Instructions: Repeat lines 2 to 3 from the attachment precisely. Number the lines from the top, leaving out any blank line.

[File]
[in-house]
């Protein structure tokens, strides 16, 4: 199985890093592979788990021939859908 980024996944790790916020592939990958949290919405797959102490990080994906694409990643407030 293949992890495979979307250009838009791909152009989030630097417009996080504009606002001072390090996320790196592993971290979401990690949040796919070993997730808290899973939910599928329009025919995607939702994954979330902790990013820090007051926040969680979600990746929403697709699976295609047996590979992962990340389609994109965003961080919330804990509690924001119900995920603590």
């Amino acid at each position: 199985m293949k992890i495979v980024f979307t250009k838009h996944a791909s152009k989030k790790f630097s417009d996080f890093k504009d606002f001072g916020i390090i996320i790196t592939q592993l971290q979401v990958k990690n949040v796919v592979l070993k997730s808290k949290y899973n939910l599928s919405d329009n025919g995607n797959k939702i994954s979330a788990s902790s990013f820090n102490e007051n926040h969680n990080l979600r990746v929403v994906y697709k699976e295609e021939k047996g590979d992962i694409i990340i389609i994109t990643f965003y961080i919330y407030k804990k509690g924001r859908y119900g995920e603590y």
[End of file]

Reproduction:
């Protein structure tokens, strides 16, 4: 199985890093592979788990021939859908 980024996944790790916020592939990958949290919405797959102490990080994906694409990643407030 293949992890495979979307250009838009791909152009989030630097417009996080504009606002001072390090996320790196592993971290979401990690949040796919070993997730808290899973939910599928329009025919995607939702994954979330902790990013820090007051926040969680979600990746929403697709699976295609047996590979992962990340389609994109965003961080919330804990509690924001119900995920603590």
């Amino acid at each position: 199985m293949k992890i495979v980024f979307t250009k838009h996944a791909s152009k989030k790790f630097s417009d996080f890093k504009d606002f001072g916020i390090i996320i790196t592939q592993l971290q979401v990958k990690n949040v796919v592979l070993k997730s808290k949290y899973n939910l599928s919405d329009n025919g995607n797959k939702i994954s979330a788990s902790s990013f820090n102490e007051n926040h969680n990080l979600r990746v929403v994906y697709k699976e295609e021939k047996g590979d992962i694409i990340i389609i994109t990643f965003y961080i919330y407030k804990k509690g924001r859908y119900g995920e603590y």